The Taliban-led government in Afghanistan has announced that 27 civilian and military airports across the country have resumed operations after they were halted following the fall of the former administration last August, the media reported.
"Most of these airports did not have problems, only limited airports such as Khwaja Rawash, Kandahar and Khost airports had problems," TOLO News quoted Latifullah Hakimi, head of the military and civil regulatory commission, as saying on Saturday.
"We divided the five parts into two parts, one military and the other civilian, because it is no longer necessary, and here is one government, before it used to be like (multiple) governments."
According to Hakimi, there are currently three military airports operating -- Bagram in Parwan, Shurab in Helmand and Shindand in Herat.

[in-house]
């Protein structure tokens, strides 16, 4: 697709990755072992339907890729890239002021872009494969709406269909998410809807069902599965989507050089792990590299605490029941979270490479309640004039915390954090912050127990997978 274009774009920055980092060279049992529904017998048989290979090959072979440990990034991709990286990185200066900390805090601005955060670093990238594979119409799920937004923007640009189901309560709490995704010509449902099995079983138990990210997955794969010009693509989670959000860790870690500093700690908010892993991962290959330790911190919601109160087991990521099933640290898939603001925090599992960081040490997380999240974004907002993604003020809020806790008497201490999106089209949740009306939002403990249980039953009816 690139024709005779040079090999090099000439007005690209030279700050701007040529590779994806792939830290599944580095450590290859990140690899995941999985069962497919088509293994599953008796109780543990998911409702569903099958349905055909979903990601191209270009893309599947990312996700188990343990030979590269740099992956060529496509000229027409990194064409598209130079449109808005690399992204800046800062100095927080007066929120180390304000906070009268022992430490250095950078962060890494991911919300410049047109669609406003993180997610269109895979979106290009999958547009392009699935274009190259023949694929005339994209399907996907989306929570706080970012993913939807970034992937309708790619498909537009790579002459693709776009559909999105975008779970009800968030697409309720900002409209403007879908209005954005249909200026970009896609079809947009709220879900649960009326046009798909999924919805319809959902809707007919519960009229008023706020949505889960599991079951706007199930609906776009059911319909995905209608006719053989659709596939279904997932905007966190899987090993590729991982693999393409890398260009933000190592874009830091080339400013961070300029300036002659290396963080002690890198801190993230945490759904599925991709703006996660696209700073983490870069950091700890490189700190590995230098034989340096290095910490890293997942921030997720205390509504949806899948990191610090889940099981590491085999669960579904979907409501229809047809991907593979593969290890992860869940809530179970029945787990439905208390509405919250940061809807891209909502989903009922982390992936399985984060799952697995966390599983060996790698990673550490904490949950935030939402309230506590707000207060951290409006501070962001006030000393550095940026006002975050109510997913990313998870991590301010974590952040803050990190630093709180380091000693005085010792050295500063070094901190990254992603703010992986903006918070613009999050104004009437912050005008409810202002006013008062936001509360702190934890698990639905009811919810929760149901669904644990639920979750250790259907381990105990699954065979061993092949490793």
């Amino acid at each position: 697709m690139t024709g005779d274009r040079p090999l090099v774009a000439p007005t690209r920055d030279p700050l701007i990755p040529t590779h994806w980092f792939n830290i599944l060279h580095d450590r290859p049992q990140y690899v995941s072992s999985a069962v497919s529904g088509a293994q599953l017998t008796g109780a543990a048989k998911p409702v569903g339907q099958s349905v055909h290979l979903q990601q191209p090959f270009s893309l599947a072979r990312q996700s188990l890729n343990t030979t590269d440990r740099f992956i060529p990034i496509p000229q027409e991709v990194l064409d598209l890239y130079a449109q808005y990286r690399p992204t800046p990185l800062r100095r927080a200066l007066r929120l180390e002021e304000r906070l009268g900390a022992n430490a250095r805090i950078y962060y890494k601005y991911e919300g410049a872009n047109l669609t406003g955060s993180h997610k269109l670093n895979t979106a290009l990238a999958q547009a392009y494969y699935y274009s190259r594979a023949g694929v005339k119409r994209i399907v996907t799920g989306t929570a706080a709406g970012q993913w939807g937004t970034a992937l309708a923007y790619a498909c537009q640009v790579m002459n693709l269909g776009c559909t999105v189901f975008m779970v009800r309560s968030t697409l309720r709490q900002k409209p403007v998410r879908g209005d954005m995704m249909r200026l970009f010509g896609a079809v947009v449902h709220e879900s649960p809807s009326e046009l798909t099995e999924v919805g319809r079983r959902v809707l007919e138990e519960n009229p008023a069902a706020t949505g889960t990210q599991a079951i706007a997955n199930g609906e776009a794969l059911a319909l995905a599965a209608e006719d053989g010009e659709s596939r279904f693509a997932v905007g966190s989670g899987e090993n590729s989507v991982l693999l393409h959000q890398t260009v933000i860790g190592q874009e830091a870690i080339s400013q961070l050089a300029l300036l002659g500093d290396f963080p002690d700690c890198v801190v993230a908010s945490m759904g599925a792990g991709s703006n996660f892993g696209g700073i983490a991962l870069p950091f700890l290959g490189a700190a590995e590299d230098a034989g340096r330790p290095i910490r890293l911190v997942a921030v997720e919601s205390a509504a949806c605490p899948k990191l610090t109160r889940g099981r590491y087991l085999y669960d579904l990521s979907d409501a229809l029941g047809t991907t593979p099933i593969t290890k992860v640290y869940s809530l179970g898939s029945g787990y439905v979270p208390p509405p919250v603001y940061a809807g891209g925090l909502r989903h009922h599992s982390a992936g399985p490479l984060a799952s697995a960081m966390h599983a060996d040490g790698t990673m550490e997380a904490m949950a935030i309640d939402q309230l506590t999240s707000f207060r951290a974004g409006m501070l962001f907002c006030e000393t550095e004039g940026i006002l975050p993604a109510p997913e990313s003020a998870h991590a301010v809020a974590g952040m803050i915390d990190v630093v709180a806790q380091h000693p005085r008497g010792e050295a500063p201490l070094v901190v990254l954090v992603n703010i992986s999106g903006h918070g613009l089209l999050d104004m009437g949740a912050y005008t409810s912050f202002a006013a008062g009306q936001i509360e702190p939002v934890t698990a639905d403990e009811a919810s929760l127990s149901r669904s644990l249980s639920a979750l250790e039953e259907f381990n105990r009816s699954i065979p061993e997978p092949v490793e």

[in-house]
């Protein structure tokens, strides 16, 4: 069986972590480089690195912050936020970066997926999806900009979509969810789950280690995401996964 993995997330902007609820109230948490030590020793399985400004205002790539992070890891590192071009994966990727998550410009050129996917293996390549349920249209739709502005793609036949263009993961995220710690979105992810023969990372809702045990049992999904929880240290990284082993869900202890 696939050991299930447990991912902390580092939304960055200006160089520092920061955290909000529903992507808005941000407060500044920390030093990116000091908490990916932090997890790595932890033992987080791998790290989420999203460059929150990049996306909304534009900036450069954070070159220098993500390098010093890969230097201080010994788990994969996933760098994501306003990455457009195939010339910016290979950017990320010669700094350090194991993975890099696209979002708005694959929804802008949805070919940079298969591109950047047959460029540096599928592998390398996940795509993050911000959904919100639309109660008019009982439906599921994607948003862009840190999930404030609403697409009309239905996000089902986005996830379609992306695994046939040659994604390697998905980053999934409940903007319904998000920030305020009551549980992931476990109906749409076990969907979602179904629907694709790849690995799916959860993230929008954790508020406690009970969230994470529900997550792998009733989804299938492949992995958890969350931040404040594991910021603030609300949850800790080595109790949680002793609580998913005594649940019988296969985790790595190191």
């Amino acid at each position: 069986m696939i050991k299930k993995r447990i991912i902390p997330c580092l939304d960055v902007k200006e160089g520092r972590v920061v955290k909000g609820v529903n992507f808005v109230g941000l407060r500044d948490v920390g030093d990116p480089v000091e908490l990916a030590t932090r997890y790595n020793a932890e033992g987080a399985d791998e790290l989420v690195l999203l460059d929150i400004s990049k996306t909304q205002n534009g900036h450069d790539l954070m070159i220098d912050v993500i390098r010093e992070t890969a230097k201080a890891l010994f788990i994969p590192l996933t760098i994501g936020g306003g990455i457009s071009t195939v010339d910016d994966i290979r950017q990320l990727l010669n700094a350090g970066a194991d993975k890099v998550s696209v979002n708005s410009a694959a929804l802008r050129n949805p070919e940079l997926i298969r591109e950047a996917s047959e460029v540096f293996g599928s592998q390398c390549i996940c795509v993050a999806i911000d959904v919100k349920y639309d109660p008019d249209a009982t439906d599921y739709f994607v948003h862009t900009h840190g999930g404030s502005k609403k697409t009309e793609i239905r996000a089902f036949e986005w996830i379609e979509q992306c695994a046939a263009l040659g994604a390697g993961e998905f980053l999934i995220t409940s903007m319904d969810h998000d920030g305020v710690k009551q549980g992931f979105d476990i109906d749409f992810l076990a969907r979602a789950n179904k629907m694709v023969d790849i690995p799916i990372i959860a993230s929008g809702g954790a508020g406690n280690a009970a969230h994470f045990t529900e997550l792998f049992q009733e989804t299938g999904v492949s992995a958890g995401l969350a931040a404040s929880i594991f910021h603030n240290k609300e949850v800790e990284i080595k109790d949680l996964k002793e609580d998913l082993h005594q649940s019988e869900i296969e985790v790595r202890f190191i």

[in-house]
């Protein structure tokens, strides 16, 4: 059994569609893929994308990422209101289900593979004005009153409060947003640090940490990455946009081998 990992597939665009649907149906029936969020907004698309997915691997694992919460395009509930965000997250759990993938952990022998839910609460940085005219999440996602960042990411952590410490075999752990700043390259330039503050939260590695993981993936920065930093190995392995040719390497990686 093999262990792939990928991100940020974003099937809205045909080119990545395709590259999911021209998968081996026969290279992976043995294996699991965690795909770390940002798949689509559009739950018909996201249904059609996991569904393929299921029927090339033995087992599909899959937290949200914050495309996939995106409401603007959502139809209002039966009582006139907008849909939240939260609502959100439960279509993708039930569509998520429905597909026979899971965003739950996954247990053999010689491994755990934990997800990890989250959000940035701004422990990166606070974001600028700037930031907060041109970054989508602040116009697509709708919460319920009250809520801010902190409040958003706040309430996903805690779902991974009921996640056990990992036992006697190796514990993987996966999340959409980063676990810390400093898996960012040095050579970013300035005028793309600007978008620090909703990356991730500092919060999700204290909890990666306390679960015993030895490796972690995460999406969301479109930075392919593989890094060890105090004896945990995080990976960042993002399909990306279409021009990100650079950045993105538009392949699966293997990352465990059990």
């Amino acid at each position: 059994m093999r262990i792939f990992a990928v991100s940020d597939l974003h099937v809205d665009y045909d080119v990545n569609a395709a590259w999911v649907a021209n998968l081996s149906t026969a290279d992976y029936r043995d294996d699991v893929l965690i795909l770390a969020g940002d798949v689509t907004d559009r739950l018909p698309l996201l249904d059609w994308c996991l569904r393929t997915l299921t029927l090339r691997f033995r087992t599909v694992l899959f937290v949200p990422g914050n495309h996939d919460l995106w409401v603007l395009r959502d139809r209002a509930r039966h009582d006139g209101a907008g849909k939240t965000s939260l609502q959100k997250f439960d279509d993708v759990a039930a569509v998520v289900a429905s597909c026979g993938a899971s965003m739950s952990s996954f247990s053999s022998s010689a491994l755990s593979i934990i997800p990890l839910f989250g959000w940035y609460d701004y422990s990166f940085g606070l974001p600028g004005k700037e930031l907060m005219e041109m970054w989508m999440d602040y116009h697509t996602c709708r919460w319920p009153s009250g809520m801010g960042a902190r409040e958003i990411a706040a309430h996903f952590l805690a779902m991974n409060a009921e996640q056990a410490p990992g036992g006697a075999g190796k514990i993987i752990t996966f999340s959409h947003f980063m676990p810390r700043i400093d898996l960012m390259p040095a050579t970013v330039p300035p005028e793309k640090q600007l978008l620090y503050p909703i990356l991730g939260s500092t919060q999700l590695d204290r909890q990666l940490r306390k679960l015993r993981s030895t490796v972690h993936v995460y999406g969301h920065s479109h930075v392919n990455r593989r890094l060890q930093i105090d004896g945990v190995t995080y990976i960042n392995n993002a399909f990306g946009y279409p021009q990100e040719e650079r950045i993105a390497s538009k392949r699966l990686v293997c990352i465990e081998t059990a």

"Services are provided normally from Afghanistan's airports, flights operate normally, especially from Kabul airport, foreign and domestic flights are happening. Military flights from military airfields as well as parts of Kabul airport are being used for military, logistical and other flights," said Imamuddin Ahmadi, spokesman for the Ministry of Transport and Civil Aviation.
Meanwhile, political analysts consider the resumption of activities in the country's airports essential, especially the military ones, to carry out special operations, and to provide assistance to the people in emergency situations.
"In the current situation, today, the first step that should be taken is to separate military and civilian activities in the airfields," said Mohammad Qasem Wafayeezada, former chairman of the ACAA.
Saturday's announcement comes as negotiations are underway in Doha over certain aspects of the management of Afghan airports between the Taliban, Turkey, and Qatar.
A final agreement is yet to be reached.